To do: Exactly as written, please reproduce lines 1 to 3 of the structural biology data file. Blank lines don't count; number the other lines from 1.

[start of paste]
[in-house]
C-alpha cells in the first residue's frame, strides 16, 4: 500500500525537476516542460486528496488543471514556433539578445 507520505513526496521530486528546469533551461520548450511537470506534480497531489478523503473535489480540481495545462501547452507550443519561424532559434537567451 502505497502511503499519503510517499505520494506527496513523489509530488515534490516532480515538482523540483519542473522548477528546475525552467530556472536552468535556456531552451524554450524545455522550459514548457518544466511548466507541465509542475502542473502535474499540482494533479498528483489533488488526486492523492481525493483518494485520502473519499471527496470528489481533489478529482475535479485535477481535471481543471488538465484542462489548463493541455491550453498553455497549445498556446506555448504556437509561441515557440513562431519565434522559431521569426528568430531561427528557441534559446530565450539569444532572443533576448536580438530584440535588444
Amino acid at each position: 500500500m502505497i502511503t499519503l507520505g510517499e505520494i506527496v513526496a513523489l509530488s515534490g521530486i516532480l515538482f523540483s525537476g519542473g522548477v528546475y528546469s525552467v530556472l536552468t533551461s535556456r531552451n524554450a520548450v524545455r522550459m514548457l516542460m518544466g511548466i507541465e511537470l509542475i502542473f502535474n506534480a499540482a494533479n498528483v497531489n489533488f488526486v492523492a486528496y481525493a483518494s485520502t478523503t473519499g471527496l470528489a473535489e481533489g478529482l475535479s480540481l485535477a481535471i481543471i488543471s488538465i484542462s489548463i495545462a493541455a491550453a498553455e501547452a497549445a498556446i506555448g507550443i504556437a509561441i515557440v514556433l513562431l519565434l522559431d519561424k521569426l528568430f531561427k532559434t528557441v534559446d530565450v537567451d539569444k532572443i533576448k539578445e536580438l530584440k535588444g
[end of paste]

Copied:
[in-house]
C-alpha cells in the first residue's frame, strides 16, 4: 500500500525537476516542460486528496488543471514556433539578445 507520505513526496521530486528546469533551461520548450511537470506534480497531489478523503473535489480540481495545462501547452507550443519561424532559434537567451 502505497502511503499519503510517499505520494506527496513523489509530488515534490516532480515538482523540483519542473522548477528546475525552467530556472536552468535556456531552451524554450524545455522550459514548457518544466511548466507541465509542475502542473502535474499540482494533479498528483489533488488526486492523492481525493483518494485520502473519499471527496470528489481533489478529482475535479485535477481535471481543471488538465484542462489548463493541455491550453498553455497549445498556446506555448504556437509561441515557440513562431519565434522559431521569426528568430531561427528557441534559446530565450539569444532572443533576448536580438530584440535588444
Amino acid at each position: 500500500m502505497i502511503t499519503l507520505g510517499e505520494i506527496v513526496a513523489l509530488s515534490g521530486i516532480l515538482f523540483s525537476g519542473g522548477v528546475y528546469s525552467v530556472l536552468t533551461s535556456r531552451n524554450a520548450v524545455r522550459m514548457l516542460m518544466g511548466i507541465e511537470l509542475i502542473f502535474n506534480a499540482a494533479n498528483v497531489n489533488f488526486v492523492a486528496y481525493a483518494s485520502t478523503t473519499g471527496l470528489a473535489e481533489g478529482l475535479s480540481l485535477a481535471i481543471i488543471s488538465i484542462s489548463i495545462a493541455a491550453a498553455e501547452a497549445a498556446i506555448g507550443i504556437a509561441i515557440v514556433l513562431l519565434l522559431d519561424k521569426l528568430f531561427k532559434t528557441v534559446d530565450v537567451d539569444k532572443i533576448k539578445e536580438l530584440k535588444g